17. I have a question. If there is a plumbing leak that comes from the bldg but affected or is going to affect a unit in the 1st floor and the condo’s insurance is going to pay for the plumbing but who is responsible for the unit’s damage or repairs? Should it not be the insurance and not be included in an assesment that they are about to inforce. Do the owners have to pay for the unit that will be affected.? Alot of us have water damage in our ceilings and we have not had the association, bldg fix it. We have had many assesments and have alot of problems with everyone not doing the jobs. So we pay assesments and jobs are not finished and we continue giving money. Who can help us stop this vicious circle.?
    Thank you I am sorry I know that was more than one question. We are overwhelmed.

  18. Michele McTernan

    Pipes that are beneath our floor and feed our upstairs unit started leaking after the condo association’s handyman, who is not a licensed plumber, made a repair further down the line. We read the statutes and were not sure we were responsible, but trying to be good neighbors we paid over $500 to repair the leak below our floor. The condo association said they’d repair the drywall. Then, the leak started again in another spot. We again made plans to get it fixed, but the downstairs tenant said she couldn’t be there for over a week, then her property manager didn’t show up on the appointed day when the plumber did show up. The first time, the leak was small so the tenant was catching it in a bucket and there was no emergency. We were not told this leak was bigger until the tenant had an inch of water on her floor. The condo manager asked us to leave the water off, which of course is fine, but she also said she’s going to consult a lawyer, as if we knew there was an urgent problem and just left it to get worse. So 2 questions: Is an owner ever responsible for water pipes that are beneath the floor? And is there a resource we can go to to find a lawyer who specializes in condo owner/association conflicts? What terms should we be looking for? Thanks!

  19. Hi- I live in MA and have a FL condo. My mom lived there for years with no insurance, us for 5+ years with no insurance and now I have a new tenant in there 6 months now. He just arrived since they are snowbirds and he inadvertenly turned on a faucet to an ice maker in the fridge, but the problem is there is no ice maker so he shut the valve off, but apparently not good enough. He called me right up and apologized and said he would fix it since I just spent 100k on a renno. I was calm and trusted he was going to fix it which he has been doing. However, now the tenants below are calling me saying they are going to put a lien on my property if I don’t fix their units too. I have no idea what the cost of the bills are, but I am so frustrated since I am3k miles away and did nothing to cause all of this. Do you have any advice for me? HELP!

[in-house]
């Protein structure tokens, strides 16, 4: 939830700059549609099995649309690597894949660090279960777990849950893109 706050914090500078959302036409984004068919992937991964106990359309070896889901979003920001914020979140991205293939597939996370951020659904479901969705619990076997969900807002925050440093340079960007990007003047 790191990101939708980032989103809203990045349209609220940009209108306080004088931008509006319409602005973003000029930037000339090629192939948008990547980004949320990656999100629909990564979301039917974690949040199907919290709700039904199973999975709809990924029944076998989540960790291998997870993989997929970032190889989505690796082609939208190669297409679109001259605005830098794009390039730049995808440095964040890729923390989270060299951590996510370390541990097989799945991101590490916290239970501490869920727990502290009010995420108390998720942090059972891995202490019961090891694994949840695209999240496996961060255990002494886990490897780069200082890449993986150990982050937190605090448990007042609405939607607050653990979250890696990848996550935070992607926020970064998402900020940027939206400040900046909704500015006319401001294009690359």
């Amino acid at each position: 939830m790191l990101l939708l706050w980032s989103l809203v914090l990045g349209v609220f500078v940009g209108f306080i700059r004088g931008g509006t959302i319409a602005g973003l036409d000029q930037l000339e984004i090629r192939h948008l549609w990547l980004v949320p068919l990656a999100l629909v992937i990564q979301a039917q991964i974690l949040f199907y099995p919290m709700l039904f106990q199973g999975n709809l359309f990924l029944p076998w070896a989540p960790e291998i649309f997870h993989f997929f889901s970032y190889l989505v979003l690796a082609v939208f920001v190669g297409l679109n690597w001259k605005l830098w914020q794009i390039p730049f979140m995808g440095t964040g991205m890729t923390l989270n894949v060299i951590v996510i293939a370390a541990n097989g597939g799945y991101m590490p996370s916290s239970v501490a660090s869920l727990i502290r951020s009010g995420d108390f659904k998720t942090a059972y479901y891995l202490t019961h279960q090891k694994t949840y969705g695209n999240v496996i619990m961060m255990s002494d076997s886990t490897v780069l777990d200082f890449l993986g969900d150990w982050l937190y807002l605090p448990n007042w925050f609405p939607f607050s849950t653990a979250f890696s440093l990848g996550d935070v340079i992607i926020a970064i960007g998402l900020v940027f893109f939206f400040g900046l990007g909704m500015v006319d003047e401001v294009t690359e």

• Deb –

      I’ll reach out to you individually via email to provide you details on how we assist our readers in situation-specific leak issues.


  20. Hello, I’ve had slight moisture issues in my condo bedroom since buying in 1998. The windows were leaky and I replaced them shortly after moving in. I am in a top-floor unit and I’m in the process of renovating the room. I’ve advised the condo assoc. of the damage I’ve seen to wallpaper and hung framed pictures, which I recently showed them. Now, upon pulling down all the wallpaper, I find I have severe mold on one exterior wall, some if it clearly caused by roof leaks (which hopefully have already been fixed). Having the condo assoc pay for the damage from roof leak(s) should hopefully not be an issue.

    But there is also much mold around and below the windows on that same wall. The previous owners clearly had leak issues, as evidenced by their amateur repairs to damaged wallpaper near windows. All drywall and insulation will need replacement and the mold will have to be professionally handled. But my concern is whether the condo assoc is also responsible for the damage from water coming in through (or around) the windows. My replacement windows were installed by a company advertised through the condo assoc which offered window replacement service at a reduced ‘bulk’ offer to the condo complex. Also, I have no proof that the windows in place at the time of my condo purchase were in fact the original windows. Can you tell me if the condo assoc is responsible for all the leak/mold repairs in this case? Thank you in advance for your advise.

    • Hi Bob –

      Mold development and drywall damage from a window leak is likely considered a maintenance issue (vs. an insurable casualty) and, therefore, your documents would likely determine who is responsible for repairing the damage. That being said, you have quite a few complicating factors here including the fact that you had the windows replaced, that there are possible roof leaks, etc. In order to provide you clear guidance on who should be responsible for the damage to your unit, Ryan would need to review your documents and discuss the facts in more detail with you. I’ll send you an email with details on the services we offer for situations like this in case you are interested.